In early 1943, American intelligence learned that the Germans were developing their own radar. In response, a new laboratory was established at Harvard to develop radar countermeasures to protect American war planes and ships from radar detection. Although this work began at MIT, the new center was moved to Harvard and called the Radio Research Laboratory. Joining the effort at Harvard in late 1943 was the Stanford University physicist Felix Bloch. Bloch had been at Los Alamos working on the bomb, but he did not like the military atmosphere at Los Alamos, where mail was routinely opened and surveillance was part of everyday life.

During the war, Purcell and Bloch were working in the same neighborhood. The countermeasures work at Harvard, however, was kept secret from the radar work at MIT. Thus, the two physicists saw each other only once during the war. Their one meeting occurred at a party celebrating Rabi's 1944 Nobel Prize.

Throughout the research and development efforts at MIT and

Harvard, new sources of radiation and new detection systems took their places in radar and counterradar equipment. In fact, a full array of new devices and new experimental techniques was brought to a highly refined state. New sources of microwave radiation were perfected; new electronic circuits were designed capable of detecting small signals. When the war ended, these radiation sources and detectors, these devices and techniques, these new electronic capabilities were suddenly available for research; thus, physicists stood on a threshold looking out on vast new fields of experimentation that could be conducted with the wargenerated electronic circuits, the microwave sources of radiation, and the signal detectors. Physicists like Purcell and Bloch were quick to act.3

Purcell and Bloch were at different stages in their professional careers when they joined the war effort. Bloch, Purcell's senior by seven years, had been a professor at Stanford University since the spring of 1934 and had a significant body of research behind him when he started at Los Alamos. By contrast, Purcell finished his education just before he joined the MIT Radiation Laboratory and had just been appointed to an instructorship on the faculty at Harvard. Purcell had not established his own research interests.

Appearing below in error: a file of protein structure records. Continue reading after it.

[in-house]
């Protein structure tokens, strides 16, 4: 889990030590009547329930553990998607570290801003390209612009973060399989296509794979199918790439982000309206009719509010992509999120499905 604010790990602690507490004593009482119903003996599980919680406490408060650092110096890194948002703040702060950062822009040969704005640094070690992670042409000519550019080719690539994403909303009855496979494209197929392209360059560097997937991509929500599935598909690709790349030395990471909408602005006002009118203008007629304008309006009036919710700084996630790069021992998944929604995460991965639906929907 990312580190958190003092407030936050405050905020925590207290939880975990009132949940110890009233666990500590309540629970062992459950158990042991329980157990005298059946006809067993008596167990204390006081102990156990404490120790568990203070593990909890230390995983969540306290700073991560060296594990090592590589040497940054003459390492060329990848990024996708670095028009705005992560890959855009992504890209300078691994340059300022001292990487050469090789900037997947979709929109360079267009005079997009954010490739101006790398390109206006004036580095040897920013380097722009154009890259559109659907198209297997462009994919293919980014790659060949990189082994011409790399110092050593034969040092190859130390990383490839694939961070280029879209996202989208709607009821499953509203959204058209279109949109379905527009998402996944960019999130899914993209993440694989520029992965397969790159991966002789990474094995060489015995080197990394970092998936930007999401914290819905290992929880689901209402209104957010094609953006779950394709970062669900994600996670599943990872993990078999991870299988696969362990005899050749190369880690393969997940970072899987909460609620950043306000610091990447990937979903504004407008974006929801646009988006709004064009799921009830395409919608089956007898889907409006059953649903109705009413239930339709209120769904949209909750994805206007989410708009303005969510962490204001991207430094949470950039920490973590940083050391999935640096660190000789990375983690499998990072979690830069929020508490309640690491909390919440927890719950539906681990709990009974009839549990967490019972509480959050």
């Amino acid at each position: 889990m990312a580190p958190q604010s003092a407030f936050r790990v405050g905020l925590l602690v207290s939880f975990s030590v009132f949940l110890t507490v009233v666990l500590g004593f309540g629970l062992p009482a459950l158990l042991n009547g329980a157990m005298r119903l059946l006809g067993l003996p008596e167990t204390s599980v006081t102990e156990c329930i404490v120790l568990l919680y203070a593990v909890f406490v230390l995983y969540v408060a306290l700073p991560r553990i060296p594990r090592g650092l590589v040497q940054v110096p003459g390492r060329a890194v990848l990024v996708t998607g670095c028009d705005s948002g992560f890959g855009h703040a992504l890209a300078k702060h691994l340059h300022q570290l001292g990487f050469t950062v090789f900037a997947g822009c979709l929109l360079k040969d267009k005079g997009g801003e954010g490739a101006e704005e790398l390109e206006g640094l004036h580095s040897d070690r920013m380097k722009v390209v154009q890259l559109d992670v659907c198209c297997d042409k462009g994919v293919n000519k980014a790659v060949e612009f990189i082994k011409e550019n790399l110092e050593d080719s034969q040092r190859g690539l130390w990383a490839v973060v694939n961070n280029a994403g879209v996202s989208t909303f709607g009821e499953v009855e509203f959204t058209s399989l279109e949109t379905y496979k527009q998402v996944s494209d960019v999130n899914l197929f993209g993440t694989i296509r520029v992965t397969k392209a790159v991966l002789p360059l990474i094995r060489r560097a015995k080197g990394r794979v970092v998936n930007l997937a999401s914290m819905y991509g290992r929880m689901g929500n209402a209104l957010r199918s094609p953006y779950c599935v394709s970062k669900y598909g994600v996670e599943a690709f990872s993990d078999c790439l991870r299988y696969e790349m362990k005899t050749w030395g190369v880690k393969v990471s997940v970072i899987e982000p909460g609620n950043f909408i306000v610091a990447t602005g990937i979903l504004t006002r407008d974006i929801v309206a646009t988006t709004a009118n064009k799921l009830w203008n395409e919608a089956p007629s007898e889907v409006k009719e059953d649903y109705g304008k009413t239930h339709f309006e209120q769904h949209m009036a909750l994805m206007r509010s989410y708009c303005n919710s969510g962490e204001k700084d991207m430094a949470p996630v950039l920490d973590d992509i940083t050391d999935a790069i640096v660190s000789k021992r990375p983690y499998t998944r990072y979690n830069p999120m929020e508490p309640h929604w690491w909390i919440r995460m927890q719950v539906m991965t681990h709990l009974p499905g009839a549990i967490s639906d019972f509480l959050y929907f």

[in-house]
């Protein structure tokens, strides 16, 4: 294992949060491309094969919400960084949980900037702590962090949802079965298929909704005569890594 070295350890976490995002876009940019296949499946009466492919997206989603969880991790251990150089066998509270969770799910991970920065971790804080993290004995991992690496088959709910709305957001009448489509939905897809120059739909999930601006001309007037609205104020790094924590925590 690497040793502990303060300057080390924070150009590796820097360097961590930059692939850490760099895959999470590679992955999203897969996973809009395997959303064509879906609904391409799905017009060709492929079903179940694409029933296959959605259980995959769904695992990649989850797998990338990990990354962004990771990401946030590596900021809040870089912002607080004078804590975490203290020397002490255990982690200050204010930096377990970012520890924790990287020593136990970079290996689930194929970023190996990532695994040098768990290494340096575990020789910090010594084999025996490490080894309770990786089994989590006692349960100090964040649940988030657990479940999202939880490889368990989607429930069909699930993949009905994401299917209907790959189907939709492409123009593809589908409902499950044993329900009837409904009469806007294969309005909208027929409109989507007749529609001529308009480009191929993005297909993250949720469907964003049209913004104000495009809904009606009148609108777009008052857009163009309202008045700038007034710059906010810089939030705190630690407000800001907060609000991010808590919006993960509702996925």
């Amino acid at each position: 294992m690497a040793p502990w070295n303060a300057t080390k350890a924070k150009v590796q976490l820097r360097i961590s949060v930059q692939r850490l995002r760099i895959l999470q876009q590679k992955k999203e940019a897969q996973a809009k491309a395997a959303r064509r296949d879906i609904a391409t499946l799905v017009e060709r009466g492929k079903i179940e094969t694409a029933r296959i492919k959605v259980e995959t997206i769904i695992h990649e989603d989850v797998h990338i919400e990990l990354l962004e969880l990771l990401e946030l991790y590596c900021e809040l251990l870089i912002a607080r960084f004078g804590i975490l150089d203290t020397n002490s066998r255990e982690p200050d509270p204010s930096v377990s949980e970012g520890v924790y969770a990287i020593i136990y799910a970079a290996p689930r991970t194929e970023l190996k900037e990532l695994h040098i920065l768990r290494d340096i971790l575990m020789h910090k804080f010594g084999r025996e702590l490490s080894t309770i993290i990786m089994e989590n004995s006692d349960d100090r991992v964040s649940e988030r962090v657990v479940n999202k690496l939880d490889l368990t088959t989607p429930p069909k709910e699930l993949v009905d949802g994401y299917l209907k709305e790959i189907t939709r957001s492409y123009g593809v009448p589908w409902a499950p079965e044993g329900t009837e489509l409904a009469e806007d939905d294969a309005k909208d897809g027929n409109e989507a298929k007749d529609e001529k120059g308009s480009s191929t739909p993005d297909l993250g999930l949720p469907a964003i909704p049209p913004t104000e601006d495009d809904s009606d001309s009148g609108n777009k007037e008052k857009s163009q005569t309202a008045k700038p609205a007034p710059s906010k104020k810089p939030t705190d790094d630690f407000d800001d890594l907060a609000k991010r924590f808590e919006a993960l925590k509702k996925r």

The experience at the Radiation Lab was very important for Purcell's professional development. Thrown together with more senior physicists, he learned about their pre-Rad Lab work in physics. Particularly influential, as Purcell acknowledged, were the "physicists from Rabi's laboratory at Columbia."4 Purcell learned from Rabi (to whom he reported), Ramsey, Zacharias, and Henry Torrey about Rabi's prewar magnetic resonance experiments, and as the war wore on, ideas began to take shape in Purcell's thinking.

Shortly before the war officially ended, a vast writing project was initiated by Rabi at MIT. The outcome of this effort was a series of books, twenty-seven volumes in all, that contained a complete account of the technical achievements of the Radiation Lab oratory during the development of radar. These books, known as the Rad Lab Series, disseminated technical accomplishments to the larger scientific community and became textbooks for scientists and engineers during the years following the war. Purcell, with two co-authors, wrote volume 8 of the series.5 The writing continued for several months after the war ended.

On a day in September, one month after V-J Day, fellow RadLab physicists Robert V. Pound and Henry C. Torrey, also writing books about microwave electronics, asked Purcell to lunch with them. Torrey had been a student of Rabi's at Columbia before the war and was thoroughly conversant with Rabi's magnetic resonance method. As they were walking west along Massachusetts Avenue toward Central Square in Cambridge, Pound remembers that Purcell asked Torrey why the magnetic resonance experiment Rabi had carried out with molecular beams couldn't be done in solids. Purcell's idea was to take a solid rich in hydrogen, place it in a uniform magnetic field, which, according to quantum mechanics, would create quantized energy states, and then bathe these hydrogen atoms with radiofrequency radiation to see if energy is absorbed by the hydrogen atoms. Initially, Torrey expressed his skepticism about this possibility, but the next day, after an evening of calculations, he told Purcell that he was more optimistic about the possibility of a magnetic resonance experiment in bulk matter. Purcell invited both Pound and Torrey to join him in the effort.